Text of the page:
If there's one performance that doesn't ring true in 'Lovelace' (and prevented me from giving the movie an even higher rating than I did), it's that of James Franco, who shows up about half-way into the movie playing a young Hugh Hefner. Forget the fact that Franco is currently about 10 years younger than Hef would have been when he met Linda, the problem here is that Franco never seems to be playing anyone but himself – almost as if he were doing the filmmakers a favor by showing up on the set for a day or two of shooting. Thankfully, he's only in about five minutes of the film and it's not enough to ruin an otherwise entertaining flick.
One of the more interesting things about 'Lovelace' is the way the story unfolds on screen. The first half of the film is almost too lighthearted, as Linda meets Chuck, falls in love, moves away from her parents, and eventually gets involved in porn after Chuck gets in some financial and legal troubles. Although there are a few hints here and there that Chuck is abusive to her, it's never put in the forefront. Then the movie jumps ahead in time to a polygraph an older Linda is required to take for the publisher of a book she has written. Now the film goes back to events we've seen before and fills in the missing pieces. We see that Linda isn't happy at all, and Chuck has been quite abusive to her. While 'Lovelace' focuses on how Traynor manipulated, used, and degraded Linda for his own personal needs, it doesn't do the same to the porn industry itself. Most movies like these would show the industry as just as bad as Linda's husband, but 'Lovelace' never puts the blame for Linda's issues on pornography itself – although it certainly doesn't glamorize the industry either.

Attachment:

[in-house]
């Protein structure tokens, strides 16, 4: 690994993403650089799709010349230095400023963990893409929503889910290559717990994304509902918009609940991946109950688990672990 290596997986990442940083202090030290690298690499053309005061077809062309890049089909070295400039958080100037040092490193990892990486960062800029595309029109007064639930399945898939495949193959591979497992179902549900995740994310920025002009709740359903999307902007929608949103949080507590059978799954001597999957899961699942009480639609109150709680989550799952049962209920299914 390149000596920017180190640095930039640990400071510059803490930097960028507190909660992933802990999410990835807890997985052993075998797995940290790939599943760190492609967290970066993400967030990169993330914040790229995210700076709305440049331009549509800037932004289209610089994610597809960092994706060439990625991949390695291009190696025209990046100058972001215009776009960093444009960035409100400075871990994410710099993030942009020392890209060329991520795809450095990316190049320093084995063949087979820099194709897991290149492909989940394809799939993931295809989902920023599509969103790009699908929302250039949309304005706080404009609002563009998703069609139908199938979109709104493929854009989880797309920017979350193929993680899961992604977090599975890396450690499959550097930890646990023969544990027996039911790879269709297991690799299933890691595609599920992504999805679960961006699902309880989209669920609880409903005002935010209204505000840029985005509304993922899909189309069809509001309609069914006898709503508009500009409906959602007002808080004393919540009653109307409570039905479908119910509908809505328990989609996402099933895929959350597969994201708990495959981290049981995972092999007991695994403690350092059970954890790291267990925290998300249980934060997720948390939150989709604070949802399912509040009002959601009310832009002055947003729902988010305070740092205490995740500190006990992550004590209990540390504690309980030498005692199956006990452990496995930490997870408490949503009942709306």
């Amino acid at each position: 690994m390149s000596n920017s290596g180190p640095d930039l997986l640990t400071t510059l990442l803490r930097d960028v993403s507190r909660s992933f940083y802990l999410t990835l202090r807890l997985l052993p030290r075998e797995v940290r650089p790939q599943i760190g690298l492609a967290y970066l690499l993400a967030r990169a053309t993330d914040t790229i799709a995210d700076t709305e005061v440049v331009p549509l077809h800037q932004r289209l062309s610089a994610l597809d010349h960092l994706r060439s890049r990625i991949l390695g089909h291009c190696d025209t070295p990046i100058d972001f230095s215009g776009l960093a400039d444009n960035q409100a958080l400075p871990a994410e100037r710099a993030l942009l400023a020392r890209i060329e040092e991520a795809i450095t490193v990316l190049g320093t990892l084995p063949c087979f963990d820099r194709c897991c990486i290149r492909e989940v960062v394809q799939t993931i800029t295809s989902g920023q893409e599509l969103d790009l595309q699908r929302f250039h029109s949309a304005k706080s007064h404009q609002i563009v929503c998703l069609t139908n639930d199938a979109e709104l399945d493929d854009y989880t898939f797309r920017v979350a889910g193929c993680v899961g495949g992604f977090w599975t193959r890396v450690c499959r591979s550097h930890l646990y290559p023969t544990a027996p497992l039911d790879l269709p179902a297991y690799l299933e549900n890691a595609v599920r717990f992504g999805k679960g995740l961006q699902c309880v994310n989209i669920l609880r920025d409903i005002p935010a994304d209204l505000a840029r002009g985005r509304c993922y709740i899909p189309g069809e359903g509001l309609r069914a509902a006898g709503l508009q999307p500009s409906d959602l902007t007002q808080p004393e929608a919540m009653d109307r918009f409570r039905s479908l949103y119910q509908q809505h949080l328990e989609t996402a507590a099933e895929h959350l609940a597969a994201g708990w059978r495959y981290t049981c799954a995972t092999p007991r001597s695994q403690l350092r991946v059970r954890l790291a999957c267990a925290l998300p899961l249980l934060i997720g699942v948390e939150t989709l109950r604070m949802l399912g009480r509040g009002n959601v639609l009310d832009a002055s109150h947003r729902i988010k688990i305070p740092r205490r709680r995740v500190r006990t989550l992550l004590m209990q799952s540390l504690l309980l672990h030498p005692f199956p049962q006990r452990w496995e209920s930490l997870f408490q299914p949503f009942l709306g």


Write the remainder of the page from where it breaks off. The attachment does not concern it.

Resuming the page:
The only problem with 'Lovelace' is convincing others that it's worth their time and money to see. As one might suspect, 'Lovelace' didn't get much of a theatrical run and critical reviews to this point (for a reason I just can't see) have been rather mixed. That’s a shame, since 'Lovelace' deserves a whole lot more love. Amanda Seyfried is so good in this movie that you'll really be doing yourself a disservice if you don't at least give it a rental. I, of course, have placed this release in my permanent collection…and that would be a first as far as Ms. Seyfried is concerned.
The Blu-Ray: Vital Disc Stats
'Lovelace' comes to Blu-ray in a standard Elite keepcase, housing the single 25GB Blu-ray with no other inserts. The disc itself is front-loaded with trailers for the documentaries '20 Feet From Stardom' and 'Cutie and the Boxer'. The main menu consists of a video montage of scenes from the film, along with selections across the bottom of the screen.